Alexander Aramburo Maldonado drew his first picture when he was sixty years old. Born December 17, 1901 in Mazatlan, Sinaloa, Mexico, Maldonado told his own story: “I had school in Mexico for about two years, so when I came here in 1911, I had to learn English. My father died in 1914, so I had to help and sold newspapers — early in the morning and afternoon (2 cents a paper!) around the time of the Exposition. I also helped the milkman take care of his horse and stuff like that.”
A shipyard worker from the age of sixteen, a professional boxer who never lost a fight, and later a production worker for Western Can, Maldonado never married. From 1950 until his death in 1989 he lived in a little house in Bernal Heights, a working class neighborhood in San Francisco. He lived there with his sister Carmen until her death in 1985.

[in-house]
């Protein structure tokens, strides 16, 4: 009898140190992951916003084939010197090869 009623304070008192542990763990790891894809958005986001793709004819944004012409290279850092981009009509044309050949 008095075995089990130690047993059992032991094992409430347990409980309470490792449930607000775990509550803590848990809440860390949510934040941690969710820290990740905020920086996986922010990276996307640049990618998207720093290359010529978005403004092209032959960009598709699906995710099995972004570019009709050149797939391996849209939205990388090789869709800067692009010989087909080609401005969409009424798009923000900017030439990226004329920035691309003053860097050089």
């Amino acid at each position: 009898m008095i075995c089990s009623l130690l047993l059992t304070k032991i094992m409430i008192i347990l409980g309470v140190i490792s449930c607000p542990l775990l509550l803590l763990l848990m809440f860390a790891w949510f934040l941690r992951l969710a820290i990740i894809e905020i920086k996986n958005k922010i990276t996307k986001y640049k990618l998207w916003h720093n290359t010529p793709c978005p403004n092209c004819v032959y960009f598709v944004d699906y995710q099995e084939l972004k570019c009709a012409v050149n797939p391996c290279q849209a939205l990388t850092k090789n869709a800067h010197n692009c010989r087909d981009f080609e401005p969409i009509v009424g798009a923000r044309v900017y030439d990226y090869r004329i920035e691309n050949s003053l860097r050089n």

Maldonado treated contemporary themes — pollution, mass communication, the exploration of space — but there is absolutely nothing banal in his circus-like depiction of these themes, a depiction that owes its uniqueness to a genuinely childlike imagination.
Maldonado was discovered in 1973 by San Francisco public television station KQED. In the next few years he was to rise from total obscurity to international recognition. Maldonado’s work has appeared in more than a dozen books and publications and is represented in numerous private and public collections, including: The National Museum of American Art; The Smithsonian Institution; Washington D.C.; The Museum of American Folk Art in New York, and three museums in the Bay Area. He died on February 10, 1989. The San Francisco Board of Supervisors adjourned in his memory.
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[ In the Press ]